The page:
Wednesday, 27 November 2013

My Left Arm

Everyone with ALS wants to be the one who beats it, the one who recovers from the muscle loss and destruction of this illness. Everyone wants to live without the wheelchairs, hoyer lifts, bi-paps, trachs and all the other accouterments. Everyone of us wants out of this place, off of this path, away from this progression. I am no different; I live in the foolish hope that something good will happen someday.

It did not happen today.

Over the last few weeks I have been noticing a tiredness in my upper left arm, rather like the tiredness I felt in my legs during the spring of 2011. I've noticed an ache in the muscle, a sort of low grade sense of pull within it. That ache has translated into me doing things just a bit differently, taking a rest when doing heaving lifting, favouring my right hand, using my power chair more willingly. That ache was something I had seen before.

Today I went to the ALS Clinic, something I do every couple of months or so; my last clinic resulted in the warfarin for the blood clot in my left thigh. Over the summer, however, there had been almost no change in my condition. The progression seemed to have slowed and perhaps even stopped. The doctors warned me that this could change just as quickly to progression as it did to pause. They warned me that this dark beast could, and would, rise up again to steal more from me, that it would come and eventually take another part of my life.

I did not want to believe them. I wanted to be that one person, that person for whom the rules of ALS changed. I wanted to be the person who got stuck at lower paralysis, living a vibrant and active life with the upper half of my body, at least for a while. I wanted to be the patient that others talked about, that guy who went on for years and years, without any further progression.

It did not happen today. At the ALS Clinic today we identified that ache in my left bicep as the subtle onset of muscle loss, the beginnings of the beginning, that infinitesimally small initial step down the path leading to a destination I know all too well. Today ALS decided that my left arm was up for grabs, only it is taking from me the ability to grab it. Today I found out for certain that I will not be that one, the one who beats the odds.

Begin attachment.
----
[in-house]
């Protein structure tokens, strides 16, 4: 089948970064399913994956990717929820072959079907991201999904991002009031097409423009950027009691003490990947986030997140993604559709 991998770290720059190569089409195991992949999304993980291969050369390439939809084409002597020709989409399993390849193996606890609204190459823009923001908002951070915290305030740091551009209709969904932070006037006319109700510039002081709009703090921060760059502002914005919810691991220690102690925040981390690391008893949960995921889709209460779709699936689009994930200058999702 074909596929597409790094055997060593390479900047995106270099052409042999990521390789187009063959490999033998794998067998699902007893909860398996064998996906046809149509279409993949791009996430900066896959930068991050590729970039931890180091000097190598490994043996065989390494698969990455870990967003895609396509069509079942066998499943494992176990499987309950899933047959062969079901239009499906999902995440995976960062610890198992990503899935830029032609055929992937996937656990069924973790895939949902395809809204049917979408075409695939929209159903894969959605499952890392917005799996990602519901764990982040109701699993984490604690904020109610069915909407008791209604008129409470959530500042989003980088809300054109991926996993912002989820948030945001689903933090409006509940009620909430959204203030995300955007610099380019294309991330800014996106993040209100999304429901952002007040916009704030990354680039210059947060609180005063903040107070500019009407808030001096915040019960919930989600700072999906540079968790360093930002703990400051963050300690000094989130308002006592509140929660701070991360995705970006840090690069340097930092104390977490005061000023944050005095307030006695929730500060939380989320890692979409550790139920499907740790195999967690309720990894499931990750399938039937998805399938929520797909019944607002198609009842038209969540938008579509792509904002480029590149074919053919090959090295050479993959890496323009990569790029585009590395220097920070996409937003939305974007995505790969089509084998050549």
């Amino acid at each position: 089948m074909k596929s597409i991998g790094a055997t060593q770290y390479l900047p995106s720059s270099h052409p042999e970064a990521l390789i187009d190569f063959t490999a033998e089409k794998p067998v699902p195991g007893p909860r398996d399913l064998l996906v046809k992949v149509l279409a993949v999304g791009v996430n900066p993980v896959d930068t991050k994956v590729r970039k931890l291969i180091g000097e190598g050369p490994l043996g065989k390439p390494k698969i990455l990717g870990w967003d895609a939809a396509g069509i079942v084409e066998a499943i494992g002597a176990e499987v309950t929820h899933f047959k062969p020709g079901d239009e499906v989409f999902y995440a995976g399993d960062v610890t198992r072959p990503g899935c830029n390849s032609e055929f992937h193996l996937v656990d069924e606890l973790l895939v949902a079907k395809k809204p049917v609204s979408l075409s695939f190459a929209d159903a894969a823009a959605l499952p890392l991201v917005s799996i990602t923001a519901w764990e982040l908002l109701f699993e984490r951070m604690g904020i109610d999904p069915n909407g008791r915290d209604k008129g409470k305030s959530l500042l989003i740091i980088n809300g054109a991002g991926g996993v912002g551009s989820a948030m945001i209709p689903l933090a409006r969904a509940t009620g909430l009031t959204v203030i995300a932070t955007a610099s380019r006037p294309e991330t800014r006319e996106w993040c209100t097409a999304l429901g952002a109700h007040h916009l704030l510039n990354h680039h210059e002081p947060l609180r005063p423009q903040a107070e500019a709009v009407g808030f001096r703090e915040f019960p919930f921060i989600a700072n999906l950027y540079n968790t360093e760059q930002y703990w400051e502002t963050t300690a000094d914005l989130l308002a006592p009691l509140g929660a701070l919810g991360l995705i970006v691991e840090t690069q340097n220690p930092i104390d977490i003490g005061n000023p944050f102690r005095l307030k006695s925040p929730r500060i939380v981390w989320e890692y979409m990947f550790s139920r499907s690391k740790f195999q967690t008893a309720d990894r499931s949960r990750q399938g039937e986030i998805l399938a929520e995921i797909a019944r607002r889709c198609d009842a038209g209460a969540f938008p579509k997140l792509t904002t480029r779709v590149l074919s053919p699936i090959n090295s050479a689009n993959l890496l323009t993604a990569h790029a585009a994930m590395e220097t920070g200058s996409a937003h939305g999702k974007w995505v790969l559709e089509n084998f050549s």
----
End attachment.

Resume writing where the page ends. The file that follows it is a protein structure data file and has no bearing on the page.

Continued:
How long will it take? I don't know. It took almost 2 years for me to lose my legs completely, but my arms may be different. I don't know. All I know for sure is that my left arm is weaker today than it was yesterday.


  1. The other thing you know,Richard,is that you have many family and friends pulling for you and praying for you. Sorry to hear your bad news today.May you find some comfort that the people that love you will walk (sorry, no pun intended)along side you however long this road my be,and still be there at the end.
    With my journey of grief, I realize that there are no right words that "fix it" no special poem or formula that takes it away.Honestly, I dont even feel any comfort from God. The only comfort I get is just when someone says ,"I care and I hurt with you".

  2. Oh my darling son I too had hoped you would be that special person who beat it. I know you have told me not to hope but I cannot stop myself. My love for you is never ending and I want the best for you at all times. What a sad day for us and the rest of the family as well as all your dear friends. love you lots Mom

  3. You never know with ALS for sure. May your progression be slow.